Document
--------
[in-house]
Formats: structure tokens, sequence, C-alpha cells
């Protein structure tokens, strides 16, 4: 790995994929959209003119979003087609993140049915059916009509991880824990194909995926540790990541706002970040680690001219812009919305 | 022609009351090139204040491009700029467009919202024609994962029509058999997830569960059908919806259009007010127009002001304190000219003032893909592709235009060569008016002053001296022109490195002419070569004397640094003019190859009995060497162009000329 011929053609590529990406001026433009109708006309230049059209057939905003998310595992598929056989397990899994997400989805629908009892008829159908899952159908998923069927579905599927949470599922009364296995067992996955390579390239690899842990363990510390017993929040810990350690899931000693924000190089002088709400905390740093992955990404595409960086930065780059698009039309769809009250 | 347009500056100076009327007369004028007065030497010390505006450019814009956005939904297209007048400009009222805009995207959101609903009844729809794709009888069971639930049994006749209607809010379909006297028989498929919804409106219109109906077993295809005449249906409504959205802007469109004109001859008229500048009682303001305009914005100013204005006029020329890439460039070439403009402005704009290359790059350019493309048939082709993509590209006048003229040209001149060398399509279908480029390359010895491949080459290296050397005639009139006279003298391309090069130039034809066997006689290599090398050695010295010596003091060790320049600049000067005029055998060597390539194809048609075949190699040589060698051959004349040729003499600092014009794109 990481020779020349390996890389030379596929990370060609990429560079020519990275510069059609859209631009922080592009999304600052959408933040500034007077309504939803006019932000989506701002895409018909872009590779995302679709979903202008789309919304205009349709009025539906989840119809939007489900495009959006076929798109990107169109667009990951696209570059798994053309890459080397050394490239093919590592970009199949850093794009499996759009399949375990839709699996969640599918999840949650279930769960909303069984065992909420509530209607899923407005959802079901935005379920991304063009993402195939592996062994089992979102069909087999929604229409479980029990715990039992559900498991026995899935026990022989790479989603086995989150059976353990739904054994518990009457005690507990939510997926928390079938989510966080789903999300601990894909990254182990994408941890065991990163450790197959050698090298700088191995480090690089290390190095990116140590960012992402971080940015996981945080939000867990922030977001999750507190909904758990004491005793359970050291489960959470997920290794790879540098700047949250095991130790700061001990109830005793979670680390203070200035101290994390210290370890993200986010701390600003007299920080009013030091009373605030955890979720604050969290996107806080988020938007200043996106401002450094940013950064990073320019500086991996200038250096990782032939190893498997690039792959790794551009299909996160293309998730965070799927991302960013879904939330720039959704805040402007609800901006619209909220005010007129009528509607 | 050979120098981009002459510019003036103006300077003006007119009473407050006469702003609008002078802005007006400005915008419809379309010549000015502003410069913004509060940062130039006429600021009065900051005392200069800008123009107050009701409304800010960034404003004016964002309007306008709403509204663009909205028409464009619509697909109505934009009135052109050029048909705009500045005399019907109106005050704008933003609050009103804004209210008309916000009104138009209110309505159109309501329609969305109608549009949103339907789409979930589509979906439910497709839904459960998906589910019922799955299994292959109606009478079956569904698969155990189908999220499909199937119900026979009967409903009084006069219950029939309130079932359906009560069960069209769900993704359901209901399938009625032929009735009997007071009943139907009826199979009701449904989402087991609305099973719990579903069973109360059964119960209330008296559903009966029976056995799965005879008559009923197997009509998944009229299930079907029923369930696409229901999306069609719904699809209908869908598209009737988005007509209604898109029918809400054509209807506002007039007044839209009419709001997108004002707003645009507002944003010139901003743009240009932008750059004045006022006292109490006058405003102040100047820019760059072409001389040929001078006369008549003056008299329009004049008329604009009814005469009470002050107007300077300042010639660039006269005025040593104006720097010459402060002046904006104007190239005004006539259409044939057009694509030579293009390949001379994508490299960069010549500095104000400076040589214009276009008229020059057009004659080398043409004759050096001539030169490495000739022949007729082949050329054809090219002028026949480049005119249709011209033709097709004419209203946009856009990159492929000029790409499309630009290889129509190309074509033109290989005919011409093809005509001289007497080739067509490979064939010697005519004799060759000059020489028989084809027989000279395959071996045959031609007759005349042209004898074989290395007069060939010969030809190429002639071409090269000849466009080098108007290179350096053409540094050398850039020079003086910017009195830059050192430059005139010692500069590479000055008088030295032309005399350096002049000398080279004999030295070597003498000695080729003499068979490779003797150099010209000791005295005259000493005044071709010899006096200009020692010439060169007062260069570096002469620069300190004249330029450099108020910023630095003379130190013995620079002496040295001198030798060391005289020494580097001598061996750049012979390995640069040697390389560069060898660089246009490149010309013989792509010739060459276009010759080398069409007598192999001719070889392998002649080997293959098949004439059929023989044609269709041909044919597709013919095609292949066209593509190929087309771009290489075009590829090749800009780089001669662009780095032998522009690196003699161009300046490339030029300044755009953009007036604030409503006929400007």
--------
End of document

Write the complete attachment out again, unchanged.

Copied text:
[in-house]
Formats: structure tokens, sequence, C-alpha cells
């Protein structure tokens, strides 16, 4: 790995994929959209003119979003087609993140049915059916009509991880824990194909995926540790990541706002970040680690001219812009919305 | 022609009351090139204040491009700029467009919202024609994962029509058999997830569960059908919806259009007010127009002001304190000219003032893909592709235009060569008016002053001296022109490195002419070569004397640094003019190859009995060497162009000329 011929053609590529990406001026433009109708006309230049059209057939905003998310595992598929056989397990899994997400989805629908009892008829159908899952159908998923069927579905599927949470599922009364296995067992996955390579390239690899842990363990510390017993929040810990350690899931000693924000190089002088709400905390740093992955990404595409960086930065780059698009039309769809009250 | 347009500056100076009327007369004028007065030497010390505006450019814009956005939904297209007048400009009222805009995207959101609903009844729809794709009888069971639930049994006749209607809010379909006297028989498929919804409106219109109906077993295809005449249906409504959205802007469109004109001859008229500048009682303001305009914005100013204005006029020329890439460039070439403009402005704009290359790059350019493309048939082709993509590209006048003229040209001149060398399509279908480029390359010895491949080459290296050397005639009139006279003298391309090069130039034809066997006689290599090398050695010295010596003091060790320049600049000067005029055998060597390539194809048609075949190699040589060698051959004349040729003499600092014009794109 990481020779020349390996890389030379596929990370060609990429560079020519990275510069059609859209631009922080592009999304600052959408933040500034007077309504939803006019932000989506701002895409018909872009590779995302679709979903202008789309919304205009349709009025539906989840119809939007489900495009959006076929798109990107169109667009990951696209570059798994053309890459080397050394490239093919590592970009199949850093794009499996759009399949375990839709699996969640599918999840949650279930769960909303069984065992909420509530209607899923407005959802079901935005379920991304063009993402195939592996062994089992979102069909087999929604229409479980029990715990039992559900498991026995899935026990022989790479989603086995989150059976353990739904054994518990009457005690507990939510997926928390079938989510966080789903999300601990894909990254182990994408941890065991990163450790197959050698090298700088191995480090690089290390190095990116140590960012992402971080940015996981945080939000867990922030977001999750507190909904758990004491005793359970050291489960959470997920290794790879540098700047949250095991130790700061001990109830005793979670680390203070200035101290994390210290370890993200986010701390600003007299920080009013030091009373605030955890979720604050969290996107806080988020938007200043996106401002450094940013950064990073320019500086991996200038250096990782032939190893498997690039792959790794551009299909996160293309998730965070799927991302960013879904939330720039959704805040402007609800901006619209909220005010007129009528509607 | 050979120098981009002459510019003036103006300077003006007119009473407050006469702003609008002078802005007006400005915008419809379309010549000015502003410069913004509060940062130039006429600021009065900051005392200069800008123009107050009701409304800010960034404003004016964002309007306008709403509204663009909205028409464009619509697909109505934009009135052109050029048909705009500045005399019907109106005050704008933003609050009103804004209210008309916000009104138009209110309505159109309501329609969305109608549009949103339907789409979930589509979906439910497709839904459960998906589910019922799955299994292959109606009478079956569904698969155990189908999220499909199937119900026979009967409903009084006069219950029939309130079932359906009560069960069209769900993704359901209901399938009625032929009735009997007071009943139907009826199979009701449904989402087991609305099973719990579903069973109360059964119960209330008296559903009966029976056995799965005879008559009923197997009509998944009229299930079907029923369930696409229901999306069609719904699809209908869908598209009737988005007509209604898109029918809400054509209807506002007039007044839209009419709001997108004002707003645009507002944003010139901003743009240009932008750059004045006022006292109490006058405003102040100047820019760059072409001389040929001078006369008549003056008299329009004049008329604009009814005469009470002050107007300077300042010639660039006269005025040593104006720097010459402060002046904006104007190239005004006539259409044939057009694509030579293009390949001379994508490299960069010549500095104000400076040589214009276009008229020059057009004659080398043409004759050096001539030169490495000739022949007729082949050329054809090219002028026949480049005119249709011209033709097709004419209203946009856009990159492929000029790409499309630009290889129509190309074509033109290989005919011409093809005509001289007497080739067509490979064939010697005519004799060759000059020489028989084809027989000279395959071996045959031609007759005349042209004898074989290395007069060939010969030809190429002639071409090269000849466009080098108007290179350096053409540094050398850039020079003086910017009195830059050192430059005139010692500069590479000055008088030295032309005399350096002049000398080279004999030295070597003498000695080729003499068979490779003797150099010209000791005295005259000493005044071709010899006096200009020692010439060169007062260069570096002469620069300190004249330029450099108020910023630095003379130190013995620079002496040295001198030798060391005289020494580097001598061996750049012979390995640069040697390389560069060898660089246009490149010309013989792509010739060459276009010759080398069409007598192999001719070889392998002649080997293959098949004439059929023989044609269709041909044919597709013919095609292949066209593509190929087309771009290489075009590829090749800009780089001669662009780095032998522009690196003699161009300046490339030029300044755009953009007036604030409503006929400007």